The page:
We have full confidence that the recommendations of the Venice Commission have allowed to put further implementation of the educational reform in Ukraine into an exclusively expert domain, avoid politicization and the use of this topic for speculations and confrontation.
As a follow-up, a respective Roadmap was developed by the Ministry of Education and Science of Ukraine, outlining the implementation agenda and including the envisaged legislative steps, measures for raising the quality of Ukrainian language teaching, draft of language article of the Law “On General Secondary Education”, several rounds of consultations with the national minorities to discuss the implementation modalities. Three models of education in schools of national minorities are offered based on three criteria – language group, language environment and the level of language’s vulnerability. Taking into full account the recommendation of the Venice Commission, the draft law exempts private schools from the new language requirement while placing the responsibility on their administrations for ensuring that the students acquire sufficient proficiency in the State language.
In line with the recommendations of the Venice Commission, the Government of Ukraine initiated amendments to the Law “On Education” to prolong the transitional period for application of Article 7: from 1 September 2018 until 1 September 2023. This extension will help children and their parents, teachers and school administrations to get better prepared and more naturally adjust to the educational reform.
Public discussions have been launched by the Ministry of Education and Science of Ukraine as a consultative part of the process of preparing a new draft Law “On General Secondary Education”. Starting from 14 February in total 18 public associations that represent Polish, Romanian, Russian, Bulgarian, Greek, German, Moldovan, Jewish and Gagauz minorities and Crimean Tatars took part in the consultations. Unfortunately, the representatives of the Hungarian minority, after initial confirmation of participation in the consultations, refused to engage in dialogue with the Government of Ukraine on the new draft law one day before a set date.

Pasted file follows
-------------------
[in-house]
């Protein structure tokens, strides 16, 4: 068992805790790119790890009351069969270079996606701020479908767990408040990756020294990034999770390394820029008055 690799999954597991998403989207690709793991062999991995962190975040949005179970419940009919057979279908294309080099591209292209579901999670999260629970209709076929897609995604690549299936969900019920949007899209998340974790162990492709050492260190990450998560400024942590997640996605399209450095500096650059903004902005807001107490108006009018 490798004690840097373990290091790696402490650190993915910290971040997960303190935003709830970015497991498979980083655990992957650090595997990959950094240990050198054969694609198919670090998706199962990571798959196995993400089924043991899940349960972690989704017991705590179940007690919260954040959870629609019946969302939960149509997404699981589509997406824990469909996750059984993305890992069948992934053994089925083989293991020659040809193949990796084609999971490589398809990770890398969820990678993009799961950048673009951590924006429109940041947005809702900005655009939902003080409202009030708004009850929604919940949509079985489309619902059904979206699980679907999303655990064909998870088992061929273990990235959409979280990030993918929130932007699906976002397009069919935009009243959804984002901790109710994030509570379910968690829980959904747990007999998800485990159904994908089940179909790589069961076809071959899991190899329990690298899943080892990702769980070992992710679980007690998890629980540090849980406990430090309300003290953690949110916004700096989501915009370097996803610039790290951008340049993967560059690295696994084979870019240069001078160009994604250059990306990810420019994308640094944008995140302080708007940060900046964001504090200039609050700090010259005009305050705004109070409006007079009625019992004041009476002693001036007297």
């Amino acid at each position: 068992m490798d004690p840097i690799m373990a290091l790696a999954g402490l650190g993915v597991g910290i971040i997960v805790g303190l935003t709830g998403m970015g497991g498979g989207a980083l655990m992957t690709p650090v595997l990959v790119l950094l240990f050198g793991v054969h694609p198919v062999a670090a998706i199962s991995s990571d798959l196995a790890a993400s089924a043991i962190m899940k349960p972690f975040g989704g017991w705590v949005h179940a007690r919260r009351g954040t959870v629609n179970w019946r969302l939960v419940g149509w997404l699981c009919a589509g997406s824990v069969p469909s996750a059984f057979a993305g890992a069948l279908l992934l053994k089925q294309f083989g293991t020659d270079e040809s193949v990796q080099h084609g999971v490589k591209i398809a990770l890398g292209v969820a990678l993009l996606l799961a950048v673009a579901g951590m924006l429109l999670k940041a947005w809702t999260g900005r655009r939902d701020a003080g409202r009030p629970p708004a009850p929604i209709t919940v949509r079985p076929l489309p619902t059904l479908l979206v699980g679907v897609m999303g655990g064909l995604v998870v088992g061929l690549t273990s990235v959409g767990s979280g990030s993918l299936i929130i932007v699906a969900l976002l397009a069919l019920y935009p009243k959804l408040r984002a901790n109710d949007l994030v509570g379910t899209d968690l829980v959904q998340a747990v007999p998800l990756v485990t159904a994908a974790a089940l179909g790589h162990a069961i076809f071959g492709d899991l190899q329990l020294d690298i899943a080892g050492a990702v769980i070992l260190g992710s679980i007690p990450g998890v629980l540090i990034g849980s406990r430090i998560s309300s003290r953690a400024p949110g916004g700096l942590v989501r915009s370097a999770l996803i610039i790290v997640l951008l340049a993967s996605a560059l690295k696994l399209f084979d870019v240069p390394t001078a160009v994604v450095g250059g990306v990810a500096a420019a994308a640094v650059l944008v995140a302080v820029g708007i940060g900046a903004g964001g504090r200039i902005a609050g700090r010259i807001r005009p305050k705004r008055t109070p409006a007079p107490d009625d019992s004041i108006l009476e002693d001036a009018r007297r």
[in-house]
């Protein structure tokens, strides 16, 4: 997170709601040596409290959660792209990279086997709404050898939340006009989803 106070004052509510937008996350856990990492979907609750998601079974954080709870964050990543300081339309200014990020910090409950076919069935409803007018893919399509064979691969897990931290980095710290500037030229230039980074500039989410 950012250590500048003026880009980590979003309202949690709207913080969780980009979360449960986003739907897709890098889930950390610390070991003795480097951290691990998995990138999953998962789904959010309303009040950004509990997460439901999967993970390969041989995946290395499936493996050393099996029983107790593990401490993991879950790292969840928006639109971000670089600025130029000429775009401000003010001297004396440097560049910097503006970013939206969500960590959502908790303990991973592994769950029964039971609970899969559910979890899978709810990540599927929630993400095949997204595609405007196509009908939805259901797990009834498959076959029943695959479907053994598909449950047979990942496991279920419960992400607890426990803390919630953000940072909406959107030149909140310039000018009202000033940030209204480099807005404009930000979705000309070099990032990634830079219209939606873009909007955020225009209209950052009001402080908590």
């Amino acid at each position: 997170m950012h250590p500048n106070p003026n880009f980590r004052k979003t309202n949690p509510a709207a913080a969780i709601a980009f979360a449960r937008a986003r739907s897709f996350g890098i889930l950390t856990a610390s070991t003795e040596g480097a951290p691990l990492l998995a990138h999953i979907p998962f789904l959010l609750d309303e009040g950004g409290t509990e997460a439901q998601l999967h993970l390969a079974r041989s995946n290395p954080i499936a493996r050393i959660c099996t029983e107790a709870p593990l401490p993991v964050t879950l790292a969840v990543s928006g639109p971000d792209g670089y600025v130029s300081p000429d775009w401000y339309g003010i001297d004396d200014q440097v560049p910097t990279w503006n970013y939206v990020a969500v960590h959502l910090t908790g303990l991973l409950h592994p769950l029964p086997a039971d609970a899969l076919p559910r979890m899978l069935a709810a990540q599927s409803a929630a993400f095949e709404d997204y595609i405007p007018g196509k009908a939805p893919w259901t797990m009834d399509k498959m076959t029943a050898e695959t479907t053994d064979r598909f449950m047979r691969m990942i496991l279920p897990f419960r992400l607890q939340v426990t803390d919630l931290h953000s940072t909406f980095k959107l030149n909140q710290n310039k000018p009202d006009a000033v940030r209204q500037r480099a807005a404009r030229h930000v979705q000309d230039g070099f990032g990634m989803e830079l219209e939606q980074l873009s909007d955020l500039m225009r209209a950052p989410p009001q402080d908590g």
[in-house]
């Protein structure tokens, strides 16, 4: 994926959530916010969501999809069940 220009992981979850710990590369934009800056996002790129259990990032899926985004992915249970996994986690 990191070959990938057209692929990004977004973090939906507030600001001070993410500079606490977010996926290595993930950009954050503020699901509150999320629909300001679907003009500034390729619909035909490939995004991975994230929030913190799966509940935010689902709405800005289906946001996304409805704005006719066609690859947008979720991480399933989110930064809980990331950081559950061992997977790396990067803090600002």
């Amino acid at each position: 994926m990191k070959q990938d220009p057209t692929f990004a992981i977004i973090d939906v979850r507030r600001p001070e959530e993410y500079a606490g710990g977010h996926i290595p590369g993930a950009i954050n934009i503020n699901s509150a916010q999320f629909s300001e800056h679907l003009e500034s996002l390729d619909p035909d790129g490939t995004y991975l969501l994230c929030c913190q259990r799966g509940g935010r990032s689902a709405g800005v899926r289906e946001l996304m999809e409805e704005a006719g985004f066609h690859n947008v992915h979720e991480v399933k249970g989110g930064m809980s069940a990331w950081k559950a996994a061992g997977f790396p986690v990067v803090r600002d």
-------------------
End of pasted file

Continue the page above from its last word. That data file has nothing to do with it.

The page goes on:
After publication of the Venice Commission recommendations, the Government of Ukraine maintained close contact with the OSCE High Commissioner on National Minorities on issues of their implementation within the process of educational reform in the country. HCNM L.Zannier visited Ukraine two times since December 2017 and had a variety of meetings at different levels. He welcomed, in particular, the use of bilingual education in the multi-ethnic Zakarpattya region of Ukraine. In his view, “bilingual education is an effective way to find a balance between preserving and promoting minority identity while also enabling successful societal integration through strengthening the role of the State language”.